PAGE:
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COA finds court erred in allowing late response to be filed

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The Indiana Court of Appeals has reversed the denial of summary judgment for a financial company seeking contract damages and other relief, finding the trial court should not have considered the defendant’s late-filed response on summary judgment.

In DeLage Landen Financial Services, Inc. v. Community Mental Health Center, Inc., No. 15A05-1107-CC-366, DeLage Landen Financial Services filed a complaint against Community Mental Health Center Inc. for breach of contract involving copy machines. DLL filed a motion for summary judgment. CMHC, pursuant to Trial Rule 56(C), had 30 days to respond. CMHC did not respond within that time frame, but later filed a motion for enlargement of time to file response to motion for summary judgment and simultaneously filed its response to DLL’s motion for summary judgment.
 
The trial court eventually granted CMHC permission to file its belated response and denied DLL’s motion for summary judgment.

The judges determined that because CMHC failed to file a response or request an extension of time within the prescribed time, the trial court had no discretion to alter the time limits in Trial Rule 56. CMHC’s belated response should have been stricken, and the trial court abused its discretion when it allowed the response to be filed and considered on summary judgment.

The COA also found the trial court erred in denying summary judgment to DLL and remanded for further proceedings.
 

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  1. CCHP's real accomplishment is the 2015 law signed by Gov Pence that basically outlaws any annexation that is forced where a 65% majority of landowners in the affected area disagree. Regardless of whether HP wins or loses, the citizens of Indiana will not have another fiasco like this. The law Gov Pence signed is a direct result of this malgovernance.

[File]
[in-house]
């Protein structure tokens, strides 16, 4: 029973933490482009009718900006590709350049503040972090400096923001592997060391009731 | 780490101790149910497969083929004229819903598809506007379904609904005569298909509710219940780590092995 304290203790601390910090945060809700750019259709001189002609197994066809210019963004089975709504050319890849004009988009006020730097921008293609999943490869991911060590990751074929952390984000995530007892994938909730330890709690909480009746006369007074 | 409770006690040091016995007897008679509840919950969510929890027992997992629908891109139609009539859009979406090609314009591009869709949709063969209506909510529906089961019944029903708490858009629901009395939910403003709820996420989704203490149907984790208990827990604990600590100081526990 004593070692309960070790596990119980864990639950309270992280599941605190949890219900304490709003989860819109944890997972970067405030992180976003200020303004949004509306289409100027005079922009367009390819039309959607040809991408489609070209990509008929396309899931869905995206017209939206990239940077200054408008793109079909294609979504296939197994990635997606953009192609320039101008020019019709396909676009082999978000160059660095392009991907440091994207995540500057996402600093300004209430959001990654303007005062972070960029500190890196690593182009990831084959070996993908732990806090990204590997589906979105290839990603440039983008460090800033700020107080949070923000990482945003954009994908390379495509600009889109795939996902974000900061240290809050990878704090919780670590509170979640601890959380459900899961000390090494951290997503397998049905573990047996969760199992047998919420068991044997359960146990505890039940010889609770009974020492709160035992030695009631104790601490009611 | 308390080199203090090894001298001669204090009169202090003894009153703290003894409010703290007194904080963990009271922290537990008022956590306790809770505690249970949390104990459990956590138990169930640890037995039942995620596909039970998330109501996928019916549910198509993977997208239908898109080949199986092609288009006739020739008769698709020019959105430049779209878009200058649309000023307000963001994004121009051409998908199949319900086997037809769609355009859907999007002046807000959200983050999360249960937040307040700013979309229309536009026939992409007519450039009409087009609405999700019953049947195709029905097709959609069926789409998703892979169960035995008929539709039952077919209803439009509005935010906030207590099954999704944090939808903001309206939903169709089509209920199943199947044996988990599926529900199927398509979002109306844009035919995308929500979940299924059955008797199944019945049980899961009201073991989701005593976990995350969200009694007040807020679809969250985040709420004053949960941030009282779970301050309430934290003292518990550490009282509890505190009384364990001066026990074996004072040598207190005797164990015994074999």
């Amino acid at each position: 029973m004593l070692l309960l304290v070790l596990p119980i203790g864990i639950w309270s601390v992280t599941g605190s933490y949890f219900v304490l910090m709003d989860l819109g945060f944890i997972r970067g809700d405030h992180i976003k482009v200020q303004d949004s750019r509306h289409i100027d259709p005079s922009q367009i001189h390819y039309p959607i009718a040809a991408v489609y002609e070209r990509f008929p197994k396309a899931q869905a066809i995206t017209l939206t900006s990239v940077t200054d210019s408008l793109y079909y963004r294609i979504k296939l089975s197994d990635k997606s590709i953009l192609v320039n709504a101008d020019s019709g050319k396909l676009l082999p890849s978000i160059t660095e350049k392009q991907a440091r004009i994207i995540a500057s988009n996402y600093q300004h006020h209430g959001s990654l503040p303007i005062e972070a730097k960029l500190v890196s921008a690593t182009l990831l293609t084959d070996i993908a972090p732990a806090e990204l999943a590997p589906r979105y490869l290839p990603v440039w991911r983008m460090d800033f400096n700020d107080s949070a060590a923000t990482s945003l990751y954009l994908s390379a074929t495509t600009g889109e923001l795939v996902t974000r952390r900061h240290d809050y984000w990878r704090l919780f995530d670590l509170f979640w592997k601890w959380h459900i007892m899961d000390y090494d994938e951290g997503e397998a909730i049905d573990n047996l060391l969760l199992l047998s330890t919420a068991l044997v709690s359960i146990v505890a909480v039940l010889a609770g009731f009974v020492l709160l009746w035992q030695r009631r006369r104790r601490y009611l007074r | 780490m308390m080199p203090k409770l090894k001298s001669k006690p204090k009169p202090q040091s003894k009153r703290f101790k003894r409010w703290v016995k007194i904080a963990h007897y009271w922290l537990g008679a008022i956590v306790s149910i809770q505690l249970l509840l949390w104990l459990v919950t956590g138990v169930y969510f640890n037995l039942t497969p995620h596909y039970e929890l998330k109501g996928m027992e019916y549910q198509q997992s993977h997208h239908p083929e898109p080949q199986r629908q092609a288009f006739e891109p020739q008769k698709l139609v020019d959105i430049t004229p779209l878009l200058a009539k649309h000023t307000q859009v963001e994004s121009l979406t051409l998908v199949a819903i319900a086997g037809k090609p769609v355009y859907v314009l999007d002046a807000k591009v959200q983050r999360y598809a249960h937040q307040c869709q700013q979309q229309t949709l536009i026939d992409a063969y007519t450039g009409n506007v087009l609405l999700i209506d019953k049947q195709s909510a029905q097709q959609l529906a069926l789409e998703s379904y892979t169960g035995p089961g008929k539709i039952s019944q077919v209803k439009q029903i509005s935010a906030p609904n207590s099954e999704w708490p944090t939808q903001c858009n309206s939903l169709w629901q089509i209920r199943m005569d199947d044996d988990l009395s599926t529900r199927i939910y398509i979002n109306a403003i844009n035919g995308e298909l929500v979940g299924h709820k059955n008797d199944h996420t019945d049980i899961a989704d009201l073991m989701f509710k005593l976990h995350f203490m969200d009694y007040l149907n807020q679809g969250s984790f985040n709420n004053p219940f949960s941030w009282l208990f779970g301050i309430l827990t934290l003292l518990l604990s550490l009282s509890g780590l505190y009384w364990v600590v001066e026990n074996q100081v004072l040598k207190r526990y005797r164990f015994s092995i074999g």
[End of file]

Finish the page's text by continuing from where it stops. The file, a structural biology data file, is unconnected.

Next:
2. I gave tempparry guardship to a friend of my granddaughter in 2012. I went to prison. I had custody. My daughter went to prison to. We are out. My daughter gave me custody but can get her back. She was not order to give me custody . but now we want granddaughter back from friend. She's 14 now. What rights do we have

  3. This sure is not what most who value good governance consider the Rule of Law to entail: "In a letter dated March 2, which Brizzi forwarded to IBJ, the commission dismissed the grievance “on grounds that there is not reasonable cause to believe that you are guilty of misconduct.”" Yet two month later reasonable cause does exist? (Or is the commission forging ahead, the need for reasonable belief be damned? -- A seeming violation of the Rules of Profession Ethics on the part of the commission) Could the rule of law theory cause one to believe that an explanation is in order? Could it be that Hoosier attorneys live under Imperial Law (which is also a t-word that rhymes with infamy) in which the Platonic guardians can do no wrong and never owe the plebeian class any explanation for their powerful actions. (Might makes it right?) Could this be a case of politics directing the commission, as celebrated IU Mauer Professor (the late) Patrick Baude warned was happening 20 years ago in his controversial (whisteblowing) ethics lecture on a quite similar topic: http://www.repository.law.indiana.edu/cgi/viewcontent.cgi?article=1498&context=ilj

  4. I have a case presently pending cert review before the SCOTUS that reveals just how Indiana regulates the bar. I have been denied licensure for life for holding the wrong views and questioning the grand inquisitors as to their duties as to state and federal constitutional due process. True story: https://www.scribd.com/doc/299040839/2016Petitionforcert-to-SCOTUS Shorter, Amici brief serving to frame issue as misuse of govt licensure: https://www.scribd.com/doc/312841269/Thomas-More-Society-Amicus-Brown-v-Ind-Bd-of-Law-Examiners

  5. Here's an idea...how about we MORE heavily regulate the law schools to reduce the surplus of graduates, driving starting salaries up for those new grads, so that we can all pay our insane amount of student loans off in a reasonable amount of time and then be able to afford to do pro bono & low-fee work? I've got friends in other industries, radiology for example, and their schools accept a very limited number of students so there will never be a glut of new grads and everyone's pay stays high. For example, my radiologist friend's school accepted just six new students per year.

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